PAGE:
This is a risky question. I could get completely carried away with this one. To keep it simple: BIG, white cabinets, recycled barn wood accents with touches of antique glass blue throughout. Definitely an island for additional counter space and storage and lots of windows to let in natural light. Open to the living area because food should be a group experience. And of course decked out with fancy, energy-efficient, stainless steel appliances. (I am so far from being able to afford those that I can’t even begin to provide details, I just know they’d be in my dream kitchen.)
What 3 guests would you like to have at your dinner table?
Assuming my table is magical and can be a combination of the dead and the living…
- Anthony Bourdain – I’m not sure I could handle the pressure, but I would love to pick his brain.
- My Grandpa Wahlman – because I never got to meet him.
- Ernest Hemingway – because I like a man who appreciates a stuff drink, and I hear he has some damn good stories.
Yes, my dream table is full of crotchety old men.
What does the word “sustainable” mean to you when it comes to food?
Sustainable means locally grown or sourced foods, produced through eco-conscious and humane methods. Sustainable foods are whole foods; foods that I can feel good about eating and sharing with others. They’re the opposite of packaged, processed foods that in today’s mass produced food scene are so hard to avoid. In a nutshell, when it comes to food, sustainable means “eat me, I’m awesome”.
Favorite Recipe to Date?
How can I possibly choose?!
If you insist…this Honey Bee Cake from one of my all-time favorite cookbooks, Vintage Cakes. It’s simple so the ingredients really shine through. I used local Texas Wildflower honey from Good Flow Honey Co. in mine.
What three recipes would you share with our readers?
Well, I’ve already shared two…but I’ll keep sharing if you let me!
Grandma’s Zucchini Bread- I have been eating this bread for as long as I can remember, and to this day it remains a tried and true breakfast favorite. It’s my Grandma Mickey’s (the bunny cake one) recipe and has been in the family for ages. Be liberal with the cinnamon and serve with cream cheese.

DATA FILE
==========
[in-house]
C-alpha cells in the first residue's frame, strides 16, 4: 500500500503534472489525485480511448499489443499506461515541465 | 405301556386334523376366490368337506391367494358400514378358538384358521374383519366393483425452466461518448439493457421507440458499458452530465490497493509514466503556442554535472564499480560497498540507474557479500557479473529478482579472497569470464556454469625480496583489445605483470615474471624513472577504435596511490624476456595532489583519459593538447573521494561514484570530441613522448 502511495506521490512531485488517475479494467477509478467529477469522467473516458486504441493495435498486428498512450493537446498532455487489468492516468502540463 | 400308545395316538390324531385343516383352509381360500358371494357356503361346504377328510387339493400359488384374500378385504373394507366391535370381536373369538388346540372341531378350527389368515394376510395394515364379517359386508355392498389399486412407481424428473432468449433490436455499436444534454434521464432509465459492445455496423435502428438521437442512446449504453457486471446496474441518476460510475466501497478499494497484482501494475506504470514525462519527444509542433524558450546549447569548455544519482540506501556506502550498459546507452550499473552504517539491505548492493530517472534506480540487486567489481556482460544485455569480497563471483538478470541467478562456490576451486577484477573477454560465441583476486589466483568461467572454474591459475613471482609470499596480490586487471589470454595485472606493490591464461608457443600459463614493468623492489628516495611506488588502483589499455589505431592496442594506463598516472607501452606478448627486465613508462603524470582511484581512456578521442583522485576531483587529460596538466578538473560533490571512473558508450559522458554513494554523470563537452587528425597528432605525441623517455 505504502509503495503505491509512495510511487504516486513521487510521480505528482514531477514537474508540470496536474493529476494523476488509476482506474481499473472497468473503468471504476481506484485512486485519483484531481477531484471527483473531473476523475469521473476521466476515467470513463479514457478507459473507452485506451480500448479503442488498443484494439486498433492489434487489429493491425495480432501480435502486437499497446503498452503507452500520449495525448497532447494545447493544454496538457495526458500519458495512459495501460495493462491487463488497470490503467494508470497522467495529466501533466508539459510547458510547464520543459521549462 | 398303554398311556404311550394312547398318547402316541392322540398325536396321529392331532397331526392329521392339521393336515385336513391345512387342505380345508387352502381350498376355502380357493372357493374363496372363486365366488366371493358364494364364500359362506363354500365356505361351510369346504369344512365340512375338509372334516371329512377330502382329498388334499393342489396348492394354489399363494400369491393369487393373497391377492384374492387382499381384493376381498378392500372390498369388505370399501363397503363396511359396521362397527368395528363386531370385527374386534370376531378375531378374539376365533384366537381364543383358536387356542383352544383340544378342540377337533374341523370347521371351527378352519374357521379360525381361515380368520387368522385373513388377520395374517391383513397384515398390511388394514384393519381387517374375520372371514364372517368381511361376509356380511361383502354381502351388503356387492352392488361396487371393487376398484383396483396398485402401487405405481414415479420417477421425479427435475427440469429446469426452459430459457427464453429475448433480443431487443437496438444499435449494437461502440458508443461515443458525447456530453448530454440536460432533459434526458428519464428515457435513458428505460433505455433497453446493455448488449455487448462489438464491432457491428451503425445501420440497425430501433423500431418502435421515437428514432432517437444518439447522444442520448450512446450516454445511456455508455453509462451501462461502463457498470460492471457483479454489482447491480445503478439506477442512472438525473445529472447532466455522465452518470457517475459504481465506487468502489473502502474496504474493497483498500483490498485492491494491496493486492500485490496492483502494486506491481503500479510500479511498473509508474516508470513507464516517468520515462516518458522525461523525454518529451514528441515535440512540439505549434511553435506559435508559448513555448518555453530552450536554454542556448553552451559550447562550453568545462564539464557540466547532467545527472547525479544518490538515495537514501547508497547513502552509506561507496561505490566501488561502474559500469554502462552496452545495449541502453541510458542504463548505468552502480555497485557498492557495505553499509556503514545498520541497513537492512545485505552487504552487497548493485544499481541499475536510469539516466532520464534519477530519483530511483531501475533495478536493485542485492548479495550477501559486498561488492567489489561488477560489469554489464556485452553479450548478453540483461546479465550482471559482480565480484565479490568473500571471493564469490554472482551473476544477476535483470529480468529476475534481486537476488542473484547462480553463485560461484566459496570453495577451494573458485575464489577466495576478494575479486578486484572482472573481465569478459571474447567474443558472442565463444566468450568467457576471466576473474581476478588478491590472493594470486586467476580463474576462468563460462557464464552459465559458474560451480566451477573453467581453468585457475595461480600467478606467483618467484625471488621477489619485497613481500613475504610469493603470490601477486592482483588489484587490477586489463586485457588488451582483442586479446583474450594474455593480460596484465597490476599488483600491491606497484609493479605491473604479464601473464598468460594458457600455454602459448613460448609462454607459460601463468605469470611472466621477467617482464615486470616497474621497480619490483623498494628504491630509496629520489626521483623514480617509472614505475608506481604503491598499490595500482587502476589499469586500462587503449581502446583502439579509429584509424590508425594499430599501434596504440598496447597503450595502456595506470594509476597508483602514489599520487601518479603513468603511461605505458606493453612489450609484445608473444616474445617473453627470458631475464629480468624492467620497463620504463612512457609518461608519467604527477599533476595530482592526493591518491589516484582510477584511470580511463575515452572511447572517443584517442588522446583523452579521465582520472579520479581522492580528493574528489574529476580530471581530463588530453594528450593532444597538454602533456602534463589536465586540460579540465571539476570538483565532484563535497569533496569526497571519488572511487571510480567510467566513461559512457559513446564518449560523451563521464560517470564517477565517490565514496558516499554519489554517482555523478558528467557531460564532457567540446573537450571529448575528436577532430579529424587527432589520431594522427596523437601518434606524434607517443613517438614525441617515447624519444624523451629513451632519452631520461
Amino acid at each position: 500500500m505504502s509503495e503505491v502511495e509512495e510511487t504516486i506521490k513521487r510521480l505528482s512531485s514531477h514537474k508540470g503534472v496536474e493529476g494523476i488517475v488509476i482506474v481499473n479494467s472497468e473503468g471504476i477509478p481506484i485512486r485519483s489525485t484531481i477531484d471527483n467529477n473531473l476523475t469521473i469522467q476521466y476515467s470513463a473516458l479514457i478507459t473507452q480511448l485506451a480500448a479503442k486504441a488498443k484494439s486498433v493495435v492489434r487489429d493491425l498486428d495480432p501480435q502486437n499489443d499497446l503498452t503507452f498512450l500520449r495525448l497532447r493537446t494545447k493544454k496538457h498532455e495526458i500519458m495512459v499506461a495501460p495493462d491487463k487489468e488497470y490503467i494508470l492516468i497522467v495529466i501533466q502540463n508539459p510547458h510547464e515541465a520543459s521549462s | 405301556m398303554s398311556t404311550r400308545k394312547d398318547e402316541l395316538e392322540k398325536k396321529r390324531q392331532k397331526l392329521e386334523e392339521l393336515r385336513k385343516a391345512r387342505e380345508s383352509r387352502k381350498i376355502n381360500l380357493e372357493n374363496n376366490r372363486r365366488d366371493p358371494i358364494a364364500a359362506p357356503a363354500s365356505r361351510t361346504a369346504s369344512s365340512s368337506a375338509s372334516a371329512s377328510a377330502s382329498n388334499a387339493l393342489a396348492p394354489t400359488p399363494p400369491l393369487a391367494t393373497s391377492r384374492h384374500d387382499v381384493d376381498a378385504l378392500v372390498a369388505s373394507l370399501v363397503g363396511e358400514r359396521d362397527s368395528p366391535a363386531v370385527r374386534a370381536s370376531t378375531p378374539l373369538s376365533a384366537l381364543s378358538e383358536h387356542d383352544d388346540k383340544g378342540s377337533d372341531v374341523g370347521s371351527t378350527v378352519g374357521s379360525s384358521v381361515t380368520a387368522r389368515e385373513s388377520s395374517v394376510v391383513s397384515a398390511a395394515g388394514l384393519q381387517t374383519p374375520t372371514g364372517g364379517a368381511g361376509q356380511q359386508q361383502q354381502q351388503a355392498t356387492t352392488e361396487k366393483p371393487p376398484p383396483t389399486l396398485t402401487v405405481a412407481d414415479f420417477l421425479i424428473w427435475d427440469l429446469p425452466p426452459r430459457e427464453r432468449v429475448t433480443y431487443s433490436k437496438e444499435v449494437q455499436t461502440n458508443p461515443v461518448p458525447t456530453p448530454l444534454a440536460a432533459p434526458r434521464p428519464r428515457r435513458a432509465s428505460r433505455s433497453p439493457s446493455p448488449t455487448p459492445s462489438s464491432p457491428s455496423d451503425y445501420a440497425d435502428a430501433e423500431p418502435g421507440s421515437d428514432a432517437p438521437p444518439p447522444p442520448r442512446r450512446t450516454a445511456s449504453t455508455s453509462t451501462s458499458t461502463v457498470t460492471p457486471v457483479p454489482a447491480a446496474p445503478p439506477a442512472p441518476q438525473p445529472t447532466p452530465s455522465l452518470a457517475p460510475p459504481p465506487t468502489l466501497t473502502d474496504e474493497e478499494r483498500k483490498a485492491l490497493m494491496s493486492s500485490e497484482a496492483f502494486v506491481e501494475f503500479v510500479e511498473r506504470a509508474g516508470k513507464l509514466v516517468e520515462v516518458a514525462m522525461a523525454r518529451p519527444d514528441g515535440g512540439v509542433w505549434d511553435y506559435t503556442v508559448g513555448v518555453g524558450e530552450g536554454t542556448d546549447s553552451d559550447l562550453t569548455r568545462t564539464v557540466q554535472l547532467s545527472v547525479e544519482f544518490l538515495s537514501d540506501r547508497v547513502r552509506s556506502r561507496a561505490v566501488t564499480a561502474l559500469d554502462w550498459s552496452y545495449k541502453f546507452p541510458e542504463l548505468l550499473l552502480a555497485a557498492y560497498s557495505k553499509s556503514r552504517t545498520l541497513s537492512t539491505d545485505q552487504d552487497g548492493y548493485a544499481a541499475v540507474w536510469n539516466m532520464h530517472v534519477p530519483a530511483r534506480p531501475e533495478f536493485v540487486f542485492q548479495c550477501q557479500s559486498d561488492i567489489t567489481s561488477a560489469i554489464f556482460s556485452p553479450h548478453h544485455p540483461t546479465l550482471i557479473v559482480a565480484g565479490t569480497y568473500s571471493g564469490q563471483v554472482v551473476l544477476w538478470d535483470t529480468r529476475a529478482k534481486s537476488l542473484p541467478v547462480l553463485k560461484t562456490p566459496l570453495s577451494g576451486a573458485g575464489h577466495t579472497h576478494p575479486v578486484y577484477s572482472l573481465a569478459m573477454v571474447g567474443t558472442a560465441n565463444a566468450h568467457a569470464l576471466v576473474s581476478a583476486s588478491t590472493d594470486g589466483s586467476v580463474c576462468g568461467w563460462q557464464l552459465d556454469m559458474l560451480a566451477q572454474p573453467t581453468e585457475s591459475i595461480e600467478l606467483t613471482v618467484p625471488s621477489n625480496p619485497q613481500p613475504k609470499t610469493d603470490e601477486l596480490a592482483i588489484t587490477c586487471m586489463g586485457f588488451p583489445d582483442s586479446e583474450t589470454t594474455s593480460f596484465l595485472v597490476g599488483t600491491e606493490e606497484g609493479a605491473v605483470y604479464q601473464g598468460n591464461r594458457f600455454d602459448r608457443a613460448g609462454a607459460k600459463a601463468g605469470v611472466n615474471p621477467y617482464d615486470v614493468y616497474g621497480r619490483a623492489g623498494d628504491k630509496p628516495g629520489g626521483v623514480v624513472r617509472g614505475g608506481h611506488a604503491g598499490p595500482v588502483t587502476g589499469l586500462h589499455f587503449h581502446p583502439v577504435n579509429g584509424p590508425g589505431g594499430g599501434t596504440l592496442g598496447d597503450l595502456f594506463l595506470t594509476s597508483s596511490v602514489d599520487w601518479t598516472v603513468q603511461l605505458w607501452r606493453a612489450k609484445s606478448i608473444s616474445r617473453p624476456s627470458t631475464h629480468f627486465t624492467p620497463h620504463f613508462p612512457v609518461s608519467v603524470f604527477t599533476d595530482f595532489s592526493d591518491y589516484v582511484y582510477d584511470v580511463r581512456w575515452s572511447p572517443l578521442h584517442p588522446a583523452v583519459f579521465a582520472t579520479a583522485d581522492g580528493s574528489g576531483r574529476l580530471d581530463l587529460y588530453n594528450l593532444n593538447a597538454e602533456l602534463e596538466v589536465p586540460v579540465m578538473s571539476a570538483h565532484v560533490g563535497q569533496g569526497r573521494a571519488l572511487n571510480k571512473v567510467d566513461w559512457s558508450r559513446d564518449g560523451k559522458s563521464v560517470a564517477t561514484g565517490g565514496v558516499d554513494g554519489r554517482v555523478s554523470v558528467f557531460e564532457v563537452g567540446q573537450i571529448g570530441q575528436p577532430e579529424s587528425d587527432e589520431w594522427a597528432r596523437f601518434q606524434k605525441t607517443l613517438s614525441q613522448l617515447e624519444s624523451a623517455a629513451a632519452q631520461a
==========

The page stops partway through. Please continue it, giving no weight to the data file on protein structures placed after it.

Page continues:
Spicy Mexican Hot Chocolate Cookies – These cookies had such a unique flavor and perfect texture that they were an instant favorite. Once you have the chocolate base down, you can substitute a variety of ingredients for the spices to make them your own.
Brownie Pudding Milky Way Mousse Trifle in a Mason Jar – Because I have a love affair with pudding and mason jars. Again, get the technique down and run with your own flavor combinations.
Eggplant is a vegetable that gets skipped over in the grocery store. It’s not a veggie you can pluck off the shelf and eat raw (well, you can… but it’s not that tasty), and if you don’t have a dish in mind, it’s hard to know what to do with it. We think it deserves a little more love. Not only are they stunning (just look at that vibrant purple!), they are full of nutritional goodness.
Eggplants belong to the nightshade family of vegetables, and have a pleasantly bitter taste and spongy texture. Back in the day, eggplant was though to cause insanity, leprosy and cancer as people thought its bitter taste meant it had a “bitter disposition”. We now know that they’re great for us, packed full of vitamins, minerals and phytonutrients, many of which have antioxidant activity.